The 5 keys to L.A. Care's new strategy for social determinants of health
A public agency providing health coverage to 2.2M low-income Los Angeles County residents
Determining how to tackle social determinants of health is not a simple undertaking. They are numerous and vast, each can be tackled in many different ways, and resources are limited. L.A. Care had been working to inflect social determinants for many years, but its efforts were disjointed and uncoordinated and therefore difficult to track, measure and optimize.
L.A. Care wanted to maximize its impact
L.A. Care’s Chief Medical Officer, Medical Director, and Program Director of Health Equity set out to revamp the organization’s SDoH strategy and maximize the impact of its efforts. They began this effort with a review of Advisory Board research, which helped them to:
- Develop a framework that prioritizes addressable social determinants, and that defines how to assess and address them
- Recognize that many of the resources needed by their members were already in the community
Richard, James, and Marina then prioritized five areas that they felt they could influence and that would move the dial on health outcomes: housing, food security, income security, transportation, and early childhood education And for each of these areas, the team defined which quality outcomes they should be monitoring to assess what is or is not working.
Finally, their recognition that many essential resources were already in the community led L.A. Care to double down on strengthening relationships with federal, state, and community-based organizations versus building programs from scratch.
Get an excerpt of one of the studies L.A. Care used
Marina is rolling out a new strategy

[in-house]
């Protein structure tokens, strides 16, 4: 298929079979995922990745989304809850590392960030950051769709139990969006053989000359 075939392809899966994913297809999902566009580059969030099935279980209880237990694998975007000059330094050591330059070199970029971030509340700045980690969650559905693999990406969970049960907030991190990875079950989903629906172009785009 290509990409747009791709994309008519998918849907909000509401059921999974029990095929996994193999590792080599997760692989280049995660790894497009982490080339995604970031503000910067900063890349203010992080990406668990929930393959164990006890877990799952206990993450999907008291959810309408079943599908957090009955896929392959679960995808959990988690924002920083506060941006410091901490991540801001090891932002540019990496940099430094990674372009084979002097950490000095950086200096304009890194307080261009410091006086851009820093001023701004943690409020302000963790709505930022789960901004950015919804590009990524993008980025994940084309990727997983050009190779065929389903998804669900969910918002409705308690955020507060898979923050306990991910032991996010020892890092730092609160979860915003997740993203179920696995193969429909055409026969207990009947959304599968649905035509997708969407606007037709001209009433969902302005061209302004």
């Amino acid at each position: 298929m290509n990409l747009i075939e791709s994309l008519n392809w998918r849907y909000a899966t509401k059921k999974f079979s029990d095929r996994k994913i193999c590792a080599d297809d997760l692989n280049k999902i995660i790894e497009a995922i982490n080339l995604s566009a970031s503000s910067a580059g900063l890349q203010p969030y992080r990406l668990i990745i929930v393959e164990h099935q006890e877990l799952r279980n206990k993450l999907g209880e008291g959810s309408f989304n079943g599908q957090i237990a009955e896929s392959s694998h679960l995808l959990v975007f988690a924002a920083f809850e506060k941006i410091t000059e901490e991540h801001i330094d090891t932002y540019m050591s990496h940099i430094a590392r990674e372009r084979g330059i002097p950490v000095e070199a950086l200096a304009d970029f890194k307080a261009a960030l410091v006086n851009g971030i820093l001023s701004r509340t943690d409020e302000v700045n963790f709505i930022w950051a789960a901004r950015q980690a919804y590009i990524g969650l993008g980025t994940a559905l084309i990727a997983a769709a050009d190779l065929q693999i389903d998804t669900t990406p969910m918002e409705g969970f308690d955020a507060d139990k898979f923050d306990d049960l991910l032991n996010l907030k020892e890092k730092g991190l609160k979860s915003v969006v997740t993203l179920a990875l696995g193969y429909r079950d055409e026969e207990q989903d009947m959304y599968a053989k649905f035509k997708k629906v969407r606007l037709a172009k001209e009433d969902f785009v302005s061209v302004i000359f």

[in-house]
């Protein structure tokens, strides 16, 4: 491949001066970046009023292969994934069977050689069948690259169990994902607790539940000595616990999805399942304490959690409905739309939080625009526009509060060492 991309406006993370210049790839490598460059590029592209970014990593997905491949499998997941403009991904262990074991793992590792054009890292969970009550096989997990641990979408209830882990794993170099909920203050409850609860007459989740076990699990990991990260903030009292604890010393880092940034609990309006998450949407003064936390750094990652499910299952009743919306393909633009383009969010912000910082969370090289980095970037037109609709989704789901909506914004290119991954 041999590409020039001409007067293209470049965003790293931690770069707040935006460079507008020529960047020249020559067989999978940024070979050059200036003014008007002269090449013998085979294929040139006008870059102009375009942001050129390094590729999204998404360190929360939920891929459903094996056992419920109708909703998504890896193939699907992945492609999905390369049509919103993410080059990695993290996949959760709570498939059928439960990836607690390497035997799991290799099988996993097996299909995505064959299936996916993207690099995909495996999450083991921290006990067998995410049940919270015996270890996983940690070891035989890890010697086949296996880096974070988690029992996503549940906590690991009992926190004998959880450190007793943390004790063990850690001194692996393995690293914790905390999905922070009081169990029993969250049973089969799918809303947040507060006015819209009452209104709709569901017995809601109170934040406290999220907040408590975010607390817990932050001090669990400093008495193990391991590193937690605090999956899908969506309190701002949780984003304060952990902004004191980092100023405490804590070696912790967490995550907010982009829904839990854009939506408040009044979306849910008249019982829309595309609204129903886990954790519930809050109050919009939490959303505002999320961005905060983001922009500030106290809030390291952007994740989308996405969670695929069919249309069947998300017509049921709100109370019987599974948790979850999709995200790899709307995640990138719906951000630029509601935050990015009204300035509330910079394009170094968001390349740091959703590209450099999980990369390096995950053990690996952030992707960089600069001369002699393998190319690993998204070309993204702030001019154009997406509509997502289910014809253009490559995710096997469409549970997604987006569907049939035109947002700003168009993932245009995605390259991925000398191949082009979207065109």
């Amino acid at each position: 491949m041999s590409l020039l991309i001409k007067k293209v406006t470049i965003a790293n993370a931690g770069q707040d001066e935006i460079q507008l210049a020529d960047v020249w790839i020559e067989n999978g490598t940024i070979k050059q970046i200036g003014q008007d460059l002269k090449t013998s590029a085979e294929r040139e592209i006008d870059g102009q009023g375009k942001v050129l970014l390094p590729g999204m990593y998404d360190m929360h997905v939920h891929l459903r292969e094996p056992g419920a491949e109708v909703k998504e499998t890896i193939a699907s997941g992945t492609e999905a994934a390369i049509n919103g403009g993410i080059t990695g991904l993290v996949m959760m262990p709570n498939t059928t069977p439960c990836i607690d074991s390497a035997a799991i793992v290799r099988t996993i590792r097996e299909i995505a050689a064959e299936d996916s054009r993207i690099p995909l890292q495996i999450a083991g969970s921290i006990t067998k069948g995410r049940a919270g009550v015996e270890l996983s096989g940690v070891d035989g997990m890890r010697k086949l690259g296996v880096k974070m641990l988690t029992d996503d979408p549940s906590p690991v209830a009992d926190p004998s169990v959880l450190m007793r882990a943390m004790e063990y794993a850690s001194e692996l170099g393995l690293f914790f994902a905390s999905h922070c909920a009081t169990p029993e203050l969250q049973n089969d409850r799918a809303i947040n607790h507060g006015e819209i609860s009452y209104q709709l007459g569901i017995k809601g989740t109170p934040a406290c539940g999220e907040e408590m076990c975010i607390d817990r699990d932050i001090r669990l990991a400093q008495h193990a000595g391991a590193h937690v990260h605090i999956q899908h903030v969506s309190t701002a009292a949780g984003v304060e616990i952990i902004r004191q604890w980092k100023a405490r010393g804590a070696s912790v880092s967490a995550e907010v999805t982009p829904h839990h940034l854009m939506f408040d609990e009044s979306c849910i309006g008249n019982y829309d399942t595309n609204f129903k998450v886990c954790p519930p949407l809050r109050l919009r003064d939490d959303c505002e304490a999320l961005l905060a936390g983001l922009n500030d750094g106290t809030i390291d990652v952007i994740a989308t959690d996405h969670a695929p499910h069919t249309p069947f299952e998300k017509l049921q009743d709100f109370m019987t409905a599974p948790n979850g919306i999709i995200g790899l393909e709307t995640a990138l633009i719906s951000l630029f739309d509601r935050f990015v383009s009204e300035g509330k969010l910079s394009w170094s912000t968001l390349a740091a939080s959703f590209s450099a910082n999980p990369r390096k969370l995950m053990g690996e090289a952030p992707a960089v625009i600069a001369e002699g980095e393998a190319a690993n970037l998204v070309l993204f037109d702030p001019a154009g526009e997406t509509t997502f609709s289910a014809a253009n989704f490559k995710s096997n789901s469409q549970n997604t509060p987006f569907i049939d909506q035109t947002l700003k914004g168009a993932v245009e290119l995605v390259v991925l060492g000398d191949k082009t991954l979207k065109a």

Marina’s first priority is to ensure that the entire organization understands that social determinants are central to their mission. She conducted training sessions, developed literature, and educated everyone—from executives to customer service representatives to her colleagues working with members in L.A Care’s community resource centers—that social determinants have far more influence on health outcomes than what happens in the doctor’s office. She wants all of L.A. Care to also know which five social determinants they have prioritized, and exactly how they can connect members’ assessed needs to available resources. L.A. Care has also launched L.A. Care Community Link, a tool to help their members and the community find assistance with housing, food, bills and many other needs.
Additionally, Marina is busy searching for partners to build alliances with so that L.A. Care can continuously improve the support offered to its members. Some existing partnerships include:
L.A. Care is working closely with the Los Angeles County Department of Public Health, and is exploring an alliance with the Mexican Consulate. Marina regularly seeks input from colleagues across the organization, partners and the broader community to ensure they are focused on their right areas and tactics, to assess with is working, and to brainstorm solutions to overcome barriers. Where she identifies critical support gaps that cannot be addressed through partnership, L.A. Care is committed to developing solutions to close those gaps, but building strong partnerships has thus far been a fruitful strategic shift.